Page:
Precarious (2020)

Precarious is a film of tight spots. When we first meet its hero Henry (Andrey Pfening), he is injured, unconscious and handcuffed, in a small bedroom crammed with police officers watching closely over his bed. Thereafter his mysterious escapades will take him from secret crawlspace to locked supply room to phone booth to mobile library to treehouse to tent to mine shaft to sunken room to chimney – all narrow settings which hem him in and impede his ability to take action (not that he ever stops trying). Meanwhile Henry is also a prisoner of his own wounded body as it undergoes a peculiar, painful metamorphosis that increasingly roots him to the ground. All Henry wants is the missing motorbike that he designed and built himself, and the missing key that will enable it (and him) to ride on the open road once more – but instead his mobility is repeatedly kept in check. Yet in this feature debut from writer/director/editor/cinematagrapher Wes Terray, collaborating closely with art designer Louise Franco, the one thing that comes entirely unconstrained is the imaginativeness of both the film’s narrative trajectory and its visual landscape.

Leaving aside a very small number (three, to be exact) of scenes shot in exterior locations, in fact every set that features in Precarious was hand-built, piece by piece, in a single living room – the film’s real, primal ‘tight spot’ – in the director’s home. This yields a stuffy, artificial world, constructed from the bric à brac of a bygone age when record players, walkie-talkies, rotary phones, teleprinters, typewriters and analogue cameras were the furnishings of modernity. In this Fifties-style DIY era, Terray and Franco have crafted a play-box small town the old-fashioned way, without recourse to any CGI or digital effects, and filled it with characters who, though adults, behave like children off on a wild adventure – or perhaps just playing with a model set.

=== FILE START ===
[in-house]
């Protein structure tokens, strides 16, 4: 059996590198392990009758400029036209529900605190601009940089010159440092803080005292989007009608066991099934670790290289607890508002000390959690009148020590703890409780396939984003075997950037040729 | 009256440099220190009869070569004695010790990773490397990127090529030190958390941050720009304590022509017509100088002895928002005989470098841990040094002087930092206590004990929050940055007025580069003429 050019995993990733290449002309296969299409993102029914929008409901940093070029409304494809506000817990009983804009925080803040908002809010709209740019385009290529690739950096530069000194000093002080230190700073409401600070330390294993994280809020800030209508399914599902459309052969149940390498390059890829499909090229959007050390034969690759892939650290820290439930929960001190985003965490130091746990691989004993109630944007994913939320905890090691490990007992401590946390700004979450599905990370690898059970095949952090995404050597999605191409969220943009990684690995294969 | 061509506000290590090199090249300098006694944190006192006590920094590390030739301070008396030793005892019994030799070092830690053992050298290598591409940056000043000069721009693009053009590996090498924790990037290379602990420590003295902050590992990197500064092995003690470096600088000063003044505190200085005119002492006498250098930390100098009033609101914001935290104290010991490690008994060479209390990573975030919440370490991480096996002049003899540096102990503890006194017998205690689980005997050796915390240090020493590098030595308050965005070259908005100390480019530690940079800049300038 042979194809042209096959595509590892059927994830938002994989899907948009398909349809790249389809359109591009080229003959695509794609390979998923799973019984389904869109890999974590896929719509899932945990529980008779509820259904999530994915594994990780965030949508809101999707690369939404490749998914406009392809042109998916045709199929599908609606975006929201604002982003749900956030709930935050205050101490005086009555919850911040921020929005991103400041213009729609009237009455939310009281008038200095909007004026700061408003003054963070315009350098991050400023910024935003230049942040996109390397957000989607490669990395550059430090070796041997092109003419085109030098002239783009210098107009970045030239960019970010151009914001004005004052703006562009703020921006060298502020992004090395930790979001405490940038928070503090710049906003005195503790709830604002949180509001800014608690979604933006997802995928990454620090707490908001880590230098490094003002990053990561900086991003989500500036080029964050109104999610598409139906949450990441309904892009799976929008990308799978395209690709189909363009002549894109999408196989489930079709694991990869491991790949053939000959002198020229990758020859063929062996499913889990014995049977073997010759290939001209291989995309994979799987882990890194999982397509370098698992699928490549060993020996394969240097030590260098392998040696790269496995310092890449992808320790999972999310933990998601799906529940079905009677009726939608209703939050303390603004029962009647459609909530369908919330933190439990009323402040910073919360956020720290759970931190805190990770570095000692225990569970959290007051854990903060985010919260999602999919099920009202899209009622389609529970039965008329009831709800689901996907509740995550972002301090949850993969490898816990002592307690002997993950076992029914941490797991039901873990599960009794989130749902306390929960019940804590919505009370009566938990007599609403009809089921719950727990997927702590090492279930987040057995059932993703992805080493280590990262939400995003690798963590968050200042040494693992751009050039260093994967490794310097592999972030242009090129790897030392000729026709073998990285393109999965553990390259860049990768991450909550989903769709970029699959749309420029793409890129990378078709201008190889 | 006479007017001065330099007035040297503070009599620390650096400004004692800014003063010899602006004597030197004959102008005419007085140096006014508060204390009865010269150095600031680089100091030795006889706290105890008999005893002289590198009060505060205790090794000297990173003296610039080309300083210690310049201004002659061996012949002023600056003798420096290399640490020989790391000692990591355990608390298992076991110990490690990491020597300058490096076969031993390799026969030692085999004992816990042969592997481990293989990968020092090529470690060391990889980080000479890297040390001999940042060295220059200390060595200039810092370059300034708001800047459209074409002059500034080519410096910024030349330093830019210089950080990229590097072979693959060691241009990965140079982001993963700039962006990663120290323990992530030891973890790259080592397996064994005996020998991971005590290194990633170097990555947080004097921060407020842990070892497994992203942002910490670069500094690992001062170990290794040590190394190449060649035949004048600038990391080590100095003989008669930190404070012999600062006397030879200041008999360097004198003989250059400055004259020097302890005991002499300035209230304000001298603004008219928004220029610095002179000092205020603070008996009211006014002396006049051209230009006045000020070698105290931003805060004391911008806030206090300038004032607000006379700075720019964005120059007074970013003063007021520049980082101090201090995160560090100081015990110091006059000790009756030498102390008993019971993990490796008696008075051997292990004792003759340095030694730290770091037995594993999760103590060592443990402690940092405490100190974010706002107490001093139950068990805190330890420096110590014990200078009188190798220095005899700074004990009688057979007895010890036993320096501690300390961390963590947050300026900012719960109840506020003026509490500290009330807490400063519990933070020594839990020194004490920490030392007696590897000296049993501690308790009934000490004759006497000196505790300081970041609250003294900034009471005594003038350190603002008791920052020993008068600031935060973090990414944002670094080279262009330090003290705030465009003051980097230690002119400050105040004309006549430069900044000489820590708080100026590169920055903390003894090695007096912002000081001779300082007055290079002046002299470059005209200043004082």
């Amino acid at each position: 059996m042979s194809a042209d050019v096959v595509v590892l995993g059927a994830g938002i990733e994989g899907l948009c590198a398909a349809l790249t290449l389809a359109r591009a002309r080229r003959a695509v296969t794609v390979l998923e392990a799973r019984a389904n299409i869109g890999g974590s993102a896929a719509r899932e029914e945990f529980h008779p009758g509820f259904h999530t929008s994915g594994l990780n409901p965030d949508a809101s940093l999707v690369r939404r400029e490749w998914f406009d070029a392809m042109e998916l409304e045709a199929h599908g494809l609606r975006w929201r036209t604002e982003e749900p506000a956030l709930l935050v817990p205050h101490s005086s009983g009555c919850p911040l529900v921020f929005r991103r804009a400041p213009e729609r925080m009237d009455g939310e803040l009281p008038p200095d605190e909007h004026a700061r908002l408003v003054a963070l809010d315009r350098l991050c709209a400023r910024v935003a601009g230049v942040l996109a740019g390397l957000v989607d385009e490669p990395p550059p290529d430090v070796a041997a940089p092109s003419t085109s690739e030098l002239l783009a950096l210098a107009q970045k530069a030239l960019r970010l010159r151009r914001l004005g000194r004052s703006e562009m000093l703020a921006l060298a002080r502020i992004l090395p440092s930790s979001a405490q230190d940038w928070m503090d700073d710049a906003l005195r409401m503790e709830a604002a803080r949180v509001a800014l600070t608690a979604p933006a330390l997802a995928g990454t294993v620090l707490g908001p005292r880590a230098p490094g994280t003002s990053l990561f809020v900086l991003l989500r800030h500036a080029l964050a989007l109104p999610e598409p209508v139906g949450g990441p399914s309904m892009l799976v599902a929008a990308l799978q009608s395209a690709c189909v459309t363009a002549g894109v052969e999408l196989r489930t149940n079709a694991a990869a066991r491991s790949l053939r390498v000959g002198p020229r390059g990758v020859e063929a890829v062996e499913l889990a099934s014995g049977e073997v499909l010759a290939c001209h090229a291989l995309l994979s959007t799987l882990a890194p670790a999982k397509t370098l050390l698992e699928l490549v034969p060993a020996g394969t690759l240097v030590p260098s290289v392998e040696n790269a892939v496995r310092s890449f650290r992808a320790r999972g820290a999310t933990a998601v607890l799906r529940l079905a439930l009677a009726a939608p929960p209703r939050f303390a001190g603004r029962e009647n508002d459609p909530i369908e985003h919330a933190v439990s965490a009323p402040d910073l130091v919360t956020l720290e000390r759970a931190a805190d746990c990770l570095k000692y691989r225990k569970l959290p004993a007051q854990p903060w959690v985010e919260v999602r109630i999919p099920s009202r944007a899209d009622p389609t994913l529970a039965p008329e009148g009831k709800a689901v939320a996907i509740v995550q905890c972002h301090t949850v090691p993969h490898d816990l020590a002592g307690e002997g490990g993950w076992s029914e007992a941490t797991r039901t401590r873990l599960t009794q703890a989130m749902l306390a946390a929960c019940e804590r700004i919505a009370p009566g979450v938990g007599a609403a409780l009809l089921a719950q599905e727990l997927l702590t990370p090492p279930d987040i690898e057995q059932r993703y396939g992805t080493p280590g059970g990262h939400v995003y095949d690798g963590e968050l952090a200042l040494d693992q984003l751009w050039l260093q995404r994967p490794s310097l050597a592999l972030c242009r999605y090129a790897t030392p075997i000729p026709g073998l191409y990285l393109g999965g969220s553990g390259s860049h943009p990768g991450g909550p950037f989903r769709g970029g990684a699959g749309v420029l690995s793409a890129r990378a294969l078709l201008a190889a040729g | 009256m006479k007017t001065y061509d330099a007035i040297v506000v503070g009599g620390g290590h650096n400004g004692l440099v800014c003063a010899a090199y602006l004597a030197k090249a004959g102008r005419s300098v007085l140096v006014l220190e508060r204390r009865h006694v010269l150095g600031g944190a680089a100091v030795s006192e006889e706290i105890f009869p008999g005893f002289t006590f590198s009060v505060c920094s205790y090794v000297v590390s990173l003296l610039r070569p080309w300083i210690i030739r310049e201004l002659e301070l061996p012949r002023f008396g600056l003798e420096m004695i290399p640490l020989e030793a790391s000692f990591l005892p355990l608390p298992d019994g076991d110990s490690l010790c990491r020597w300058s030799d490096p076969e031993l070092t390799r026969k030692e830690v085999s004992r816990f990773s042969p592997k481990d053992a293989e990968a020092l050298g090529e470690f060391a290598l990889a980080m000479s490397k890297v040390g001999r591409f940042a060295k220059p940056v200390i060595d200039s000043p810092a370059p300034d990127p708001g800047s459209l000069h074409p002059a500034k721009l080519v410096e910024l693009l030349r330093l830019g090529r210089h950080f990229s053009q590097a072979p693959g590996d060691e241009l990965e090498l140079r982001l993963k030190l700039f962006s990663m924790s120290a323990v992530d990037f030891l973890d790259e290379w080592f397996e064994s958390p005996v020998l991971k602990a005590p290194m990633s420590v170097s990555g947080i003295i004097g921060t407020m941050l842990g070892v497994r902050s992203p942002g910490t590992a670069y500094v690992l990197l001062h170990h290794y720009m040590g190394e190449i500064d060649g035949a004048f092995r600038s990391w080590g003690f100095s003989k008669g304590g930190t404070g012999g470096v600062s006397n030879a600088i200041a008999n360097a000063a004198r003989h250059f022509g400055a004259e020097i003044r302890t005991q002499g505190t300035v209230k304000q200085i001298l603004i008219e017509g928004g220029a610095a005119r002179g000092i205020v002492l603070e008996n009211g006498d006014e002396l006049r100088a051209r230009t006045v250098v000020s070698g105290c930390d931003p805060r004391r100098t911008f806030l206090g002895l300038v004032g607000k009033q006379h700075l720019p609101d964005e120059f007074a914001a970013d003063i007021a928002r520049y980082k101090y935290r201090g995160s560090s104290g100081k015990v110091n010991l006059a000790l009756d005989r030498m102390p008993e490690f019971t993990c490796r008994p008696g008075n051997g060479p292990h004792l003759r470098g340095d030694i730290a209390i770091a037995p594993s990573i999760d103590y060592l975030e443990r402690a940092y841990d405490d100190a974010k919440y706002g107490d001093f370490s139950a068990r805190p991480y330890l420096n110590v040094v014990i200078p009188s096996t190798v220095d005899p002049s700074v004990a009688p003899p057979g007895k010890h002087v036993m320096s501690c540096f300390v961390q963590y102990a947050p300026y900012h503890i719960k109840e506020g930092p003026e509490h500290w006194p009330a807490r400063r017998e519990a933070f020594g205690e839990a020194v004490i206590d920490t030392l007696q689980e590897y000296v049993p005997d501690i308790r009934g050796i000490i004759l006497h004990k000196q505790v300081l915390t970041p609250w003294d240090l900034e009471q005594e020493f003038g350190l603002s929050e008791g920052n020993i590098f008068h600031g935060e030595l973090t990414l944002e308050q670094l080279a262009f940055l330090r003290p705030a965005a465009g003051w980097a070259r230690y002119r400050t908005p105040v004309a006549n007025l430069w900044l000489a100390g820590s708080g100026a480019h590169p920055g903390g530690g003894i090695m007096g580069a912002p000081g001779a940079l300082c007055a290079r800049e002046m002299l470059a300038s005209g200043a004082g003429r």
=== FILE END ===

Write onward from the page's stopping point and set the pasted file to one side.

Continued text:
Henry is the only surviving witness – and also victim – of a crossbow attack that left a truck driver and a policeman dead on the road. Now recovering from his strange arrow wounds at the doctor’s house and keeping his counsel, Henry undergoes a magical interrogation by crystal-wielding ‘specialists’ to determine his innocence, and then is helped by the doctor’s daughter Rachel (Meriel Melendrez Mees) to escape before a trap for him can be sprung by the circling killer. Weak but determined, Henry will team up reluctantly with junior reporter Clark (Dashiell Hillman) and plucky librarian Ruby (Juliana Frick) to find a treasure that everybody – except maybe Henry himself – wants. Along the way there will be psychotic twins, hidden passageways, bloody murder and unconventional crystallography, with the transitions from one scene to the next proving to be deeply irrational, like the wilder leaps of a child’s – or a dreamer’s – imagination.

Henry may share his name with the protagonist of Eraserhead (1977), and may come with the wide-eyed confusion of, and a certain physical resemblance to, Jeffrey Beaumont (Kyle MacLachlan) from Blue Velvet (1986), but to call Precarious ‘Lynchian’ would be to do it something of a disservice. For what Terray’s film shares with the works of Lynch, of Walerian Borowczyk, of Guy Maddin, and of the brothers Quay – apart from a generalised embrace of the oneiric and the obscure, and a certain fetishisation of material objects – is a high degree of originality that makes it difficult to compare to anything else. This tale of the addictions that tie us down and hold us back, and of the independence for which we can always instead strive (however Sisyphean the effort), reflects the very values of a filmmaking mode which is ever striving to break free of its own constraints, and of the weight of tradition. Although Precarious drips with nostalgia, and draws on the legacy of film noir, melodrama and old-world intrigue (an effect certainly helped by Ben Eshbach’s luscious orchestral score), it also squeezes into hermetic spaces between the cracks of everyday, waking experience, and follows a tight, twisted trail via its own dream logic. 

Weird, haunting and very beautiful, Precarious offers up a doll’s house of unusual exploits and ingenious escapes, all unfolding on a narrow but accommodating scale. Terray and Franco prove adept at creating a universe from next to nothing, and a story in which seemingly anything can happen. While the title Precarious – a word that recurs in the film’s dialogue – alludes to delicacy and danger, this true gem of a movie is rock solid, building the firm foundations for a sublimely singular filmmaking future that is wide open. 

strap: Wes Terray’s lovingly handcrafted gem of an oddity keeps placing its protagonist in the tight spots between a rock and a hard place

© Anton Bitel